The Faithful Steward, bound from Londonderry, Ireland to Philadelphia with 249
passengers, ran aground near Indian River Inlet, Delaware on the night of September 1,
1785. When a sounding was taken, it was found the ship was only in 4 fathoms of
water, though there was not the slightest appearance of land. Every exertion was used
to run the vessel off shore but all failed.
On the morning of September 2, the ship was near Indian River, about four leagues to
the southward of Cape Henlopen. Every effort was made to save the unhappy sufferers,
who had remained on the deck during the night.
The ship was only 100 yards from the shore. On the evening of Sept. 2, the ship broke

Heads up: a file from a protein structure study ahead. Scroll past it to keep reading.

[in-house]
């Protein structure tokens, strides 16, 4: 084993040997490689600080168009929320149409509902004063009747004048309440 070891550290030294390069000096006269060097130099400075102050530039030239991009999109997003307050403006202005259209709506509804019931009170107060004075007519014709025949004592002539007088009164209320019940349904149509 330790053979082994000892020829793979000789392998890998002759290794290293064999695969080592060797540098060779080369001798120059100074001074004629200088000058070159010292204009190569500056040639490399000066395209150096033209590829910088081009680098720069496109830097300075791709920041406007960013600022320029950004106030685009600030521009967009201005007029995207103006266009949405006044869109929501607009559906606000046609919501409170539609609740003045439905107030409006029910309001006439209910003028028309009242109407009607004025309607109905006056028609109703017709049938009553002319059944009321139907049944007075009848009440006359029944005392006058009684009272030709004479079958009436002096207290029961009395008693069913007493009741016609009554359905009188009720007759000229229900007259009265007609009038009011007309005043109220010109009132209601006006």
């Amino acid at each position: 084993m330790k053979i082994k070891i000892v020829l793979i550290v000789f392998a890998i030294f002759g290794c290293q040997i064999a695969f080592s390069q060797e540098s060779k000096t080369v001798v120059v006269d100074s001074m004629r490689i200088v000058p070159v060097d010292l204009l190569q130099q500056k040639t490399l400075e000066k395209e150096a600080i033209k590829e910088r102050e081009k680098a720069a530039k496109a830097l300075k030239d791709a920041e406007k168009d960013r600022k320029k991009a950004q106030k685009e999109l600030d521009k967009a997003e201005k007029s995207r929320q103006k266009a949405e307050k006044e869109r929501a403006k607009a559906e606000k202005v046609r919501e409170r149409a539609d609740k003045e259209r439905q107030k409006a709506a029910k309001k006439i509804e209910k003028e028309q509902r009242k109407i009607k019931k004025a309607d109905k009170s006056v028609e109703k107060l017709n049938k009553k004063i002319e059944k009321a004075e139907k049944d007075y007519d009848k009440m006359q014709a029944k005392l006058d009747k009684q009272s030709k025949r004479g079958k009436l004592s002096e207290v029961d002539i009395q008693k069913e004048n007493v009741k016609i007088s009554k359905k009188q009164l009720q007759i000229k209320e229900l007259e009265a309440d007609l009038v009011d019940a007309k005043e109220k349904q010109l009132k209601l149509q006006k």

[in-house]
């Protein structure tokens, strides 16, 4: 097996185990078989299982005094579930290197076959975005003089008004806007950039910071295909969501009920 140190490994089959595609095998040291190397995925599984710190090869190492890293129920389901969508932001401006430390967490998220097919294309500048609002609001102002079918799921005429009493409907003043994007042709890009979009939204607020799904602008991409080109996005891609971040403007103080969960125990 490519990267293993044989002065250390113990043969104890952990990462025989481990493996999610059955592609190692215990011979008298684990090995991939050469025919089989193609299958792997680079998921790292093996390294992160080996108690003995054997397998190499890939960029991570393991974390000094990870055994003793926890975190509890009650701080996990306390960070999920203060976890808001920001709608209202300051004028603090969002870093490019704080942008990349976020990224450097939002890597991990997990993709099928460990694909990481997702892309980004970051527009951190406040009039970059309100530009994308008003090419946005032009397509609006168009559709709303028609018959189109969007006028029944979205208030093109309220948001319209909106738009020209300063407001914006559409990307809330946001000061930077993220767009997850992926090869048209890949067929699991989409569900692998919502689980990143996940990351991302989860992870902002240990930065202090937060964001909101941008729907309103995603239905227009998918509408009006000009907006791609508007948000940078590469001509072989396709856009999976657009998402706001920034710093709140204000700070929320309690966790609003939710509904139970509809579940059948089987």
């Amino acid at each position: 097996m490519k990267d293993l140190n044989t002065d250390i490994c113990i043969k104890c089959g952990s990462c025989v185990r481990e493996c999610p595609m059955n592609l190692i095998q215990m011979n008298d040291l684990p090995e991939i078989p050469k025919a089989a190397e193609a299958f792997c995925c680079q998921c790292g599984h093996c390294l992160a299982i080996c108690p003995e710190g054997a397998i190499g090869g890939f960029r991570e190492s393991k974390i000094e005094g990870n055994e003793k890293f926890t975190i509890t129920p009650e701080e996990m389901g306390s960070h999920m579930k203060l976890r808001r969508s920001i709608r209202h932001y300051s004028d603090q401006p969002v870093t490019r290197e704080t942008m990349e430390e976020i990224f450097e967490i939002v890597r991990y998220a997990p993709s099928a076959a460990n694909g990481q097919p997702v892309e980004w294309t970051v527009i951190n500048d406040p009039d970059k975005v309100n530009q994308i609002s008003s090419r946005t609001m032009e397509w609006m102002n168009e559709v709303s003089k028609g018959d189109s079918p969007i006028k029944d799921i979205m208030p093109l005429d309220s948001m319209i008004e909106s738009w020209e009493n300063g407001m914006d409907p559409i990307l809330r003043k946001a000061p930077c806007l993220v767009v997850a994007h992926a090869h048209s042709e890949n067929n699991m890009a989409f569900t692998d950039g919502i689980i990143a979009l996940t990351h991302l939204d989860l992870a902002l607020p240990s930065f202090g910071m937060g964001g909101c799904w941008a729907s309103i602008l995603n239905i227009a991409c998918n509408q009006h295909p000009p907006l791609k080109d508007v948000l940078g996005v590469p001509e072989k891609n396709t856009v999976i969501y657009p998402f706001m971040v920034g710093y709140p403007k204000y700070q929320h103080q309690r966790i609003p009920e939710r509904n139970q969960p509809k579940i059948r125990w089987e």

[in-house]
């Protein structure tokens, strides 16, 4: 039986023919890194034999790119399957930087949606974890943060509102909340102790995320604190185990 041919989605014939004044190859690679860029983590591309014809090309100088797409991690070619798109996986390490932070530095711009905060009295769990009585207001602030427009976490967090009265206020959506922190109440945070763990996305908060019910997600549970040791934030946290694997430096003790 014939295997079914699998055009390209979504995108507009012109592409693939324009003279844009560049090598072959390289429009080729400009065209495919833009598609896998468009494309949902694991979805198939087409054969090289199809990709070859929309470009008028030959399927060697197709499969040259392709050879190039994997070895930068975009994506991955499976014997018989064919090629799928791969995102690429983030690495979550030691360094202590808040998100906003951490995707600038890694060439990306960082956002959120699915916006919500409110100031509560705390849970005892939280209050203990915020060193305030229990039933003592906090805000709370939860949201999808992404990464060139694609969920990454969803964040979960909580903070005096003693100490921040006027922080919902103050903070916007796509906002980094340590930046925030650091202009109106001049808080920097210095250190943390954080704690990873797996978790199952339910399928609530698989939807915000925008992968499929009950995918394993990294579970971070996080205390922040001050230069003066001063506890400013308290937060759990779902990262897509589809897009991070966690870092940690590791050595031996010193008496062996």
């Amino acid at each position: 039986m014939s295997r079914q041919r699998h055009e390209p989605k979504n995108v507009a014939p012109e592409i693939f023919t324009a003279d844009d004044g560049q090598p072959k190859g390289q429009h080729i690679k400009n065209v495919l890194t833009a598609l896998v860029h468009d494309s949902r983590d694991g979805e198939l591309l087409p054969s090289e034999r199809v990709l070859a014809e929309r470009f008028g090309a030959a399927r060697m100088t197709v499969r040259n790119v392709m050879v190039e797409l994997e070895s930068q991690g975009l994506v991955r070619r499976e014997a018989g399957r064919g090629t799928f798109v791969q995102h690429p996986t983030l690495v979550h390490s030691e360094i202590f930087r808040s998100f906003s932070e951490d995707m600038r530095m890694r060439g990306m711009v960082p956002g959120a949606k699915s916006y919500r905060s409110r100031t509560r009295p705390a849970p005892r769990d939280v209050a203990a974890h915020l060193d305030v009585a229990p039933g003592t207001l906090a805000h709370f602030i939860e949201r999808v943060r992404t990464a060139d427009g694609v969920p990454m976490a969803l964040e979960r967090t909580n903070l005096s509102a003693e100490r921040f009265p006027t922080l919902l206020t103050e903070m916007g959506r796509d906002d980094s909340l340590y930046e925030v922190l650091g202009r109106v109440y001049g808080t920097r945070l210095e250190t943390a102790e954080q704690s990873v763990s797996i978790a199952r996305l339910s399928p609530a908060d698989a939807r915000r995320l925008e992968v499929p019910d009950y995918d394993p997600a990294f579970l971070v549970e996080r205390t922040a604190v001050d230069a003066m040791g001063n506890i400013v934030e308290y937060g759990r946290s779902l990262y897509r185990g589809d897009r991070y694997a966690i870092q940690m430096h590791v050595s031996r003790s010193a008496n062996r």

to pieces. The long boats that had been put into the water drifted ashore before they
could be manned. All relief was cut off. The only chance of survival for the remainder
of the passengers was by swimming ashore, or using pieces of the wreck as life rafts.
By dawn’s light only 68 of the 249 passengers had survived. The inhabitants from
Lewistown (present day Lewes, DE) came to the beach to plunder the bodies of their
goods. Of the 100 women and children aboard, only 7 were saved.
Among the cargo aboard the ship were 400 barrels of half pennies and gold rose guineas.
(See Coin Beaches)